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Pittsburgh, a city of about 305,000, is a safe and relatively crime-free city, right?

Ferguson, Missouri, is lawless and crime-ridden and needs an aggressive police force to keep its citizens in line, right?

But let’s look at some boring numbers.

The St. Louis County city’s population of 21,000 – roughly 65 percent black and 35 percent white — has 54 cops.

All but 3 are white, which has caused black leaders and the media to assume that the disproportionate number of black people stopped by police is a result of racism.images

Maybe.

It could be that Ferguson’s cops had so little real crime to worry about they, like many of their brethren in all-white and super-safe suburbs across the land, concentrated on petty traffic stops and harassing teenagers.

Without a real breakdown on actual “crimes” and such statistics as the ages of the races (old white folks are less likely to be stopped by police, while young black males on foot or in cars will be targeted, etc.) and the profiles of the convicted criminals, the numbers thrown around by the media and idiots like The Rev. Al Sharpton mean nothing.

Statistics can lie and confuse but they can also illuminate.

For example, Pittsburgh’s population is about 25 percent black. Its crime stats – particularly the 41 homicides in 2012 – were like most big cities heavily skewed by the black-male-on-black-male drug-gang wars on its streets. Otherwise, Pittsburgh is an incredible safe town, at least as far being a murder victim is concerned.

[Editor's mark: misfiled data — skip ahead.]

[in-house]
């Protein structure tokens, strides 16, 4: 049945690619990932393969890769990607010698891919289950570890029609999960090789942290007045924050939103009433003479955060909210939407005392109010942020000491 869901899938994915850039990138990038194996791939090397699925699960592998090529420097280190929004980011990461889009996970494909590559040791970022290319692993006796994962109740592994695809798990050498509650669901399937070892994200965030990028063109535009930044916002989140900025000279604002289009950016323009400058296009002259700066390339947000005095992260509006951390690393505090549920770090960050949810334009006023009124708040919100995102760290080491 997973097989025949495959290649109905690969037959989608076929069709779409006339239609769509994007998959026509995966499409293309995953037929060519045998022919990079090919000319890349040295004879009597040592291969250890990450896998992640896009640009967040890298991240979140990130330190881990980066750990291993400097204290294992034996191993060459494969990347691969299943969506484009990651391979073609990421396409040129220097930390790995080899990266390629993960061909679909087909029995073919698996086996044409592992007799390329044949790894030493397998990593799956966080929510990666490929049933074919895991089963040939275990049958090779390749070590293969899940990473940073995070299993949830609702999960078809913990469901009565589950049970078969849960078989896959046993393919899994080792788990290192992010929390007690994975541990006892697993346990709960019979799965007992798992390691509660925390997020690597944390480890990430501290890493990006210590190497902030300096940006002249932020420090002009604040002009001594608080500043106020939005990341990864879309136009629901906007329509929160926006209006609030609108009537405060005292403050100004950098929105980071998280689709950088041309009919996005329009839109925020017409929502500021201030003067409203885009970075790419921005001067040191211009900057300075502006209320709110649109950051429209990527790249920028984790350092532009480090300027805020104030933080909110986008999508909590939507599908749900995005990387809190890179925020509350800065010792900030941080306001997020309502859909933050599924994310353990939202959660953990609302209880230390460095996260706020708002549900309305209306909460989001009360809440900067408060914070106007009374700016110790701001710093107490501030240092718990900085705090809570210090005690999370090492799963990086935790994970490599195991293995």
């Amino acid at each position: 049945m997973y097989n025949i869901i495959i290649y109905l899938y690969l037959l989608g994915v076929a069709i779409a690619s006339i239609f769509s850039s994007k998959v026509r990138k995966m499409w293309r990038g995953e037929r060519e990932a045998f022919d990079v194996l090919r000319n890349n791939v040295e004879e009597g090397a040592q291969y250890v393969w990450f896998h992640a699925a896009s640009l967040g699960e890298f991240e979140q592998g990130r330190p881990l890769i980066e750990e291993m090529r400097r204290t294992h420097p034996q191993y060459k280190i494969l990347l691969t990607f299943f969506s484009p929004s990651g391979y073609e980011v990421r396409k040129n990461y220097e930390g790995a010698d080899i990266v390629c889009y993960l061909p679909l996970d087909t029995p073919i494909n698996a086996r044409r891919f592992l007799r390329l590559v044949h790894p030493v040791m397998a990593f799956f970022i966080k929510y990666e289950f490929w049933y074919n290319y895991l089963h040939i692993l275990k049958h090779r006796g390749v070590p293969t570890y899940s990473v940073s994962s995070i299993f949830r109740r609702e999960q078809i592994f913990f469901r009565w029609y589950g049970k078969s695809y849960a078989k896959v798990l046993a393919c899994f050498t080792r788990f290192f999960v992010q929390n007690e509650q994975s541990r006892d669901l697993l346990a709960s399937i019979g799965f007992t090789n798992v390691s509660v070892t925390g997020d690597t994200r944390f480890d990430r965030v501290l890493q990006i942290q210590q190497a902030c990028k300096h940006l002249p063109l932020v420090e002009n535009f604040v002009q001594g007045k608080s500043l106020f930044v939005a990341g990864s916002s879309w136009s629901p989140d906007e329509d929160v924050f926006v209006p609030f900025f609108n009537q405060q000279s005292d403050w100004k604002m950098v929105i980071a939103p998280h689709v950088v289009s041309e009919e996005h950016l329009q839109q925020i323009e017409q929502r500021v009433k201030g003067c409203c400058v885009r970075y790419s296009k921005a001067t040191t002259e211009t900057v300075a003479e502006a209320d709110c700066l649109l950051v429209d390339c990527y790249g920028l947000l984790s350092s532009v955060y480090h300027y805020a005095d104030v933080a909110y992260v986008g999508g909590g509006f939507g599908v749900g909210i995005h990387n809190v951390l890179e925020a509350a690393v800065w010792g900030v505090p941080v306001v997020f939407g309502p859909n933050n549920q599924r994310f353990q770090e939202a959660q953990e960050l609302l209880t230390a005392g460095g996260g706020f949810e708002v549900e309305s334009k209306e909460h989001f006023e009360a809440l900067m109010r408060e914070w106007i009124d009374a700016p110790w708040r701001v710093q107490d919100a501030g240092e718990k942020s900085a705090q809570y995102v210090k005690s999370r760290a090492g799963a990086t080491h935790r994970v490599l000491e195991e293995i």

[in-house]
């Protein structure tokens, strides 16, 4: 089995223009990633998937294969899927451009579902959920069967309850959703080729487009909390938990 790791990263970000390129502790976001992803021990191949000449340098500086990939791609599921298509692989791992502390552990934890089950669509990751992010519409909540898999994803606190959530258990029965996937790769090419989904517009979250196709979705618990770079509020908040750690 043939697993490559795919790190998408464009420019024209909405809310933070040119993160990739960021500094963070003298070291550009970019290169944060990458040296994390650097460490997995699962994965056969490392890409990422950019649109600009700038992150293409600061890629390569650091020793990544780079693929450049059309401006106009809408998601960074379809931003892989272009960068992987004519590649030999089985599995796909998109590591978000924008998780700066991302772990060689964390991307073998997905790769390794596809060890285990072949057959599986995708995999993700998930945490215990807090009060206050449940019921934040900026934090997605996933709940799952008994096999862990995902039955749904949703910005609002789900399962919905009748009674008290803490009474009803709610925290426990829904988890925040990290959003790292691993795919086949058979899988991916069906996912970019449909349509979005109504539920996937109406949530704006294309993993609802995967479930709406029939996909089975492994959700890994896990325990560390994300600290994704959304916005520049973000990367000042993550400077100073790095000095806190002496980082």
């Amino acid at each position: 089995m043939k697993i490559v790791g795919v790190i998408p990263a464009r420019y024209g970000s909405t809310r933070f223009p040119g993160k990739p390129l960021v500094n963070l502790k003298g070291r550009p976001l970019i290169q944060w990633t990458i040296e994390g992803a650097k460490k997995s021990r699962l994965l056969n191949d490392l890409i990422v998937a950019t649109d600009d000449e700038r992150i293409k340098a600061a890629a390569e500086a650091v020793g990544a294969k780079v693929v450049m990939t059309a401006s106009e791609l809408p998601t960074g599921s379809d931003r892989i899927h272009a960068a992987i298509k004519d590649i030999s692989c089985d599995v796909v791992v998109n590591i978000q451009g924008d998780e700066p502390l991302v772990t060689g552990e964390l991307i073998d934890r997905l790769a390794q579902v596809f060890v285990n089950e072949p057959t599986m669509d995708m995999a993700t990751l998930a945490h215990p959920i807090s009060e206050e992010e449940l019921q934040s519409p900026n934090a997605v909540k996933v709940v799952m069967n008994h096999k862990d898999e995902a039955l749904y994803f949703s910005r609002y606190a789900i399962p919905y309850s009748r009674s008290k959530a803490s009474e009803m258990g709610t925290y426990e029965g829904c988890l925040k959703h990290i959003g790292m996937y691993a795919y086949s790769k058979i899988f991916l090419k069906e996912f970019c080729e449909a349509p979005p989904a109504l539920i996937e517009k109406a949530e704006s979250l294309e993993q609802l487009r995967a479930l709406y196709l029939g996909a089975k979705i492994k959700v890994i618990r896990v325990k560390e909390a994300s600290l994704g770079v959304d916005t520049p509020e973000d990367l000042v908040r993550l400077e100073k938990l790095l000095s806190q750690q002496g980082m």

But as we watch Ferguson’s nightly riots and lootings (mostly performed by out-of-town trouble-makers), let’s not feel so smug, Pittsburghers.

Below, courtesy of city-data.com, are the crime stats for Ferguson and the city of Pittsburgh.

In 2012, the last year city-data.com offers, Pittsburgh’s murder rate per 100,000 people was higher than Ferguson’s. So was its rape rate and robbery rate. Pittsburgh’s assault rape was twice as high.

Ferguson’s bad guys did more burglaries, stole more cars and committed more thefts per 100,000 people, but Pittsburgh blew Ferguson away on arsons – 249 to 0, though the virtual absence of arsons  in Ferguson from 2000 to 2012 is highly suspicious.

Over all, according to city-data’s numbers anyway, Ferguson commits more crimes per capita than Pittsburgh.

The average crime rate for the United States is meaningless, since it includes virtually crimeless places like Vermont and there is no such place as Average Town, USA.

But in 2012 the U.S. average was 301.1, while Pittsburgh’s was 358.3 and Ferguson’s was 381.1. Chicago, where there were 500 murders in 2012 (most of them black males killed not by white cops but by other black males), the crime rate per 100,000 people was 562 in 2011 (the latest year city-data offered) when the national rate was 214.

So, to sum up the shocking news, Ferguson’s crime rate is only slightly higher than Pittsburgh’s but Chicago’s crime spree makes both cities look like daycare centers.